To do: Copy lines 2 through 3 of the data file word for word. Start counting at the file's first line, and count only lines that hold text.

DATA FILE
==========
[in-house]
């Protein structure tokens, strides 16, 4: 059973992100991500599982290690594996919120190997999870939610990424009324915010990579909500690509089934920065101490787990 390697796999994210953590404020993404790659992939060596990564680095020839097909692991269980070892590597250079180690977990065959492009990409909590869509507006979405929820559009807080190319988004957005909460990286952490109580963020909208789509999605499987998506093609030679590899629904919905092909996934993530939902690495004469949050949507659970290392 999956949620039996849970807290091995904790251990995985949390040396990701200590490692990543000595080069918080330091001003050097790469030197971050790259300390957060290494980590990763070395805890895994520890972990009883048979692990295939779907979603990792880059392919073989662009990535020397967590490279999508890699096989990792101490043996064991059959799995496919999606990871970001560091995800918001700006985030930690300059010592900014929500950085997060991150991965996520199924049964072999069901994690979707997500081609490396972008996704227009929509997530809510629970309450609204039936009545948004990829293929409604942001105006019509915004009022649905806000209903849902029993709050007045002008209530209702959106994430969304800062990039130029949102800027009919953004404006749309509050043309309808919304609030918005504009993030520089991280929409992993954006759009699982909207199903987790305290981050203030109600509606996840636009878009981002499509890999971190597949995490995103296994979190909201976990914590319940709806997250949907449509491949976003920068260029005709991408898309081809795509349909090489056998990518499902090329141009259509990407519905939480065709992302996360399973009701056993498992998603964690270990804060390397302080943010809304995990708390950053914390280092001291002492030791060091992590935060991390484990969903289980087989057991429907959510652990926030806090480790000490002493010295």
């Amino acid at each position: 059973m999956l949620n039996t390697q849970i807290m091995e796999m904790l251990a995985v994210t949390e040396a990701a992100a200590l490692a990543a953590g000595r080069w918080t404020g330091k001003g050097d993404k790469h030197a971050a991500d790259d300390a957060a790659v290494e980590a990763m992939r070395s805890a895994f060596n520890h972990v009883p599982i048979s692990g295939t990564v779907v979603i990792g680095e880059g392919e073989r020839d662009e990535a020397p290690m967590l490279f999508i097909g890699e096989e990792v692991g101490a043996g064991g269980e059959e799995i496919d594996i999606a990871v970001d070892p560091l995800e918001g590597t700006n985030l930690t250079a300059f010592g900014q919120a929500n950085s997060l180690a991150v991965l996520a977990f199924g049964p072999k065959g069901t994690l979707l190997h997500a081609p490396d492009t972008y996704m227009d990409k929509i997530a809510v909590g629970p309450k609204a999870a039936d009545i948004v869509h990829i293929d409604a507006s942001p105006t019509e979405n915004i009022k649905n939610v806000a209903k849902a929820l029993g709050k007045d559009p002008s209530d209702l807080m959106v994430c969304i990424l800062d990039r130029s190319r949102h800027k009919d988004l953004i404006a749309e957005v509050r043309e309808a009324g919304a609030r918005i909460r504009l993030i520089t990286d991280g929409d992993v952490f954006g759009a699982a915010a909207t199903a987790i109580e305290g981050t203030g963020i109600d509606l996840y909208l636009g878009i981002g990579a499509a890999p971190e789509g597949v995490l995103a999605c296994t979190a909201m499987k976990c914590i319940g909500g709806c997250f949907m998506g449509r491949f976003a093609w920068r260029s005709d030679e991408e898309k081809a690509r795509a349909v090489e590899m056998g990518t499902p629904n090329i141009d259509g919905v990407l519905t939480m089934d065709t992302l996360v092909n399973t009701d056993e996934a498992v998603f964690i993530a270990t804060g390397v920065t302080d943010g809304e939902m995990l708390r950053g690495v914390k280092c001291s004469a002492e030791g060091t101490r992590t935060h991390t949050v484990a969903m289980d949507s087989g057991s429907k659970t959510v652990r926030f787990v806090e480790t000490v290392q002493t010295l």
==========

């Protein structure tokens, strides 16, 4: 059973992100991500599982290690594996919120190997999870939610990424009324915010990579909500690509089934920065101490787990 390697796999994210953590404020993404790659992939060596990564680095020839097909692991269980070892590597250079180690977990065959492009990409909590869509507006979405929820559009807080190319988004957005909460990286952490109580963020909208789509999605499987998506093609030679590899629904919905092909996934993530939902690495004469949050949507659970290392 999956949620039996849970807290091995904790251990995985949390040396990701200590490692990543000595080069918080330091001003050097790469030197971050790259300390957060290494980590990763070395805890895994520890972990009883048979692990295939779907979603990792880059392919073989662009990535020397967590490279999508890699096989990792101490043996064991059959799995496919999606990871970001560091995800918001700006985030930690300059010592900014929500950085997060991150991965996520199924049964072999069901994690979707997500081609490396972008996704227009929509997530809510629970309450609204039936009545948004990829293929409604942001105006019509915004009022649905806000209903849902029993709050007045002008209530209702959106994430969304800062990039130029949102800027009919953004404006749309509050043309309808919304609030918005504009993030520089991280929409992993954006759009699982909207199903987790305290981050203030109600509606996840636009878009981002499509890999971190597949995490995103296994979190909201976990914590319940709806997250949907449509491949976003920068260029005709991408898309081809795509349909090489056998990518499902090329141009259509990407519905939480065709992302996360399973009701056993498992998603964690270990804060390397302080943010809304995990708390950053914390280092001291002492030791060091992590935060991390484990969903289980087989057991429907959510652990926030806090480790000490002493010295």
């Amino acid at each position: 059973m999956l949620n039996t390697q849970i807290m091995e796999m904790l251990a995985v994210t949390e040396a990701a992100a200590l490692a990543a953590g000595r080069w918080t404020g330091k001003g050097d993404k790469h030197a971050a991500d790259d300390a957060a790659v290494e980590a990763m992939r070395s805890a895994f060596n520890h972990v009883p599982i048979s692990g295939t990564v779907v979603i990792g680095e880059g392919e073989r020839d662009e990535a020397p290690m967590l490279f999508i097909g890699e096989e990792v692991g101490a043996g064991g269980e059959e799995i496919d594996i999606a990871v970001d070892p560091l995800e918001g590597t700006n985030l930690t250079a300059f010592g900014q919120a929500n950085s997060l180690a991150v991965l996520a977990f199924g049964p072999k065959g069901t994690l979707l190997h997500a081609p490396d492009t972008y996704m227009d990409k929509i997530a809510v909590g629970p309450k609204a999870a039936d009545i948004v869509h990829i293929d409604a507006s942001p105006t019509e979405n915004i009022k649905n939610v806000a209903k849902a929820l029993g709050k007045d559009p002008s209530d209702l807080m959106v994430c969304i990424l800062d990039r130029s190319r949102h800027k009919d988004l953004i404006a749309e957005v509050r043309e309808a009324g919304a609030r918005i909460r504009l993030i520089t990286d991280g929409d992993v952490f954006g759009a699982a915010a909207t199903a987790i109580e305290g981050t203030g963020i109600d509606l996840y909208l636009g878009i981002g990579a499509a890999p971190e789509g597949v995490l995103a999605c296994t979190a909201m499987k976990c914590i319940g909500g709806c997250f949907m998506g449509r491949f976003a093609w920068r260029s005709d030679e991408e898309k081809a690509r795509a349909v090489e590899m056998g990518t499902p629904n090329i141009d259509g919905v990407l519905t939480m089934d065709t992302l996360v092909n399973t009701d056993e996934a498992v998603f964690i993530a270990t804060g390397v920065t302080d943010g809304e939902m995990l708390r950053g690495v914390k280092c001291s004469a002492e030791g060091t101490r992590t935060h991390t949050v484990a969903m289980d949507s087989g057991s429907k659970t959510v652990r926030f787990v806090e480790t000490v290392q002493t010295l």